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Search Engines Are At the Center Of Privacy Debate

At the center of the square off over the access to private personal data online -- a much publicized debate that extends from Beijing to Washington -- stands an uncertain arbiter: the search engine.

The companies that operate the most popular search engines -- Google, Yahoo and Microsoft -- are making decisions about how the information they collect about user behavior should be protected, in some cases from the eyes of governments that want to take a closer look but lack a clear legal right to do so.

"Search engines are the future of [that] debate," says Timothy Wu, a Columbia Law School professor specializing in telecommunications law, copyright, and international trade. "Questions about policy ultimately are going to be handled by search engines -- whether we live in a more or less government-controlled country."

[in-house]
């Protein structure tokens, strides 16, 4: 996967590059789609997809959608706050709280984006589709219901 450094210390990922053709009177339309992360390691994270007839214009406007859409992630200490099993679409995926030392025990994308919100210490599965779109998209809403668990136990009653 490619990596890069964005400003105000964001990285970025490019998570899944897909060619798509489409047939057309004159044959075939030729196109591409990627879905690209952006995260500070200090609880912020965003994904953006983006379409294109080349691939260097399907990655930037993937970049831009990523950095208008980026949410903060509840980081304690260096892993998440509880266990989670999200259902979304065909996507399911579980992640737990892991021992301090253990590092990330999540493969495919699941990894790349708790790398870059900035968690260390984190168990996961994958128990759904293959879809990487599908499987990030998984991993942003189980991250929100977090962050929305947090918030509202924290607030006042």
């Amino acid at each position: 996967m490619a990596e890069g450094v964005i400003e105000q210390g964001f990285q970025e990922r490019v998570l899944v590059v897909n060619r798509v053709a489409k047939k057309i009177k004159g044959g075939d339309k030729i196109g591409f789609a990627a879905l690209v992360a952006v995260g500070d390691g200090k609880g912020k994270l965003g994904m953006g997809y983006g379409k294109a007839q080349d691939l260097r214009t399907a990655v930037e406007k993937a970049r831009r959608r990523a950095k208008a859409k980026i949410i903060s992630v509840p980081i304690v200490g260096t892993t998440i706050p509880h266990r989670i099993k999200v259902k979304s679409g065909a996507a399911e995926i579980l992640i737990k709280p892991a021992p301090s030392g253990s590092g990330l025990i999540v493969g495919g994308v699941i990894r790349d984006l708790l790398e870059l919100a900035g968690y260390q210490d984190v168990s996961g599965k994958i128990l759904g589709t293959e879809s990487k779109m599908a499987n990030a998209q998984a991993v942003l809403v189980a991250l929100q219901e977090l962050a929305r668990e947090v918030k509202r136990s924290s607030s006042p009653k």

As the collection and storage of data becomes an industry of its own, the availability of the information "is a temptation for the government," says Sherwin Siy, staff counsel at the Electronic Privacy Information Center, a nonprofit public interest group. He, Wu and others spoke Tuesday in a panel discussion at the Search Engine Strategies conference in New York City.

And when governments -- not just in the United States, but around the world -- want information about their citizens, "Search engines are first places they go," says Wu, who is also the co-author of a new book, "Who Controls the Internet."

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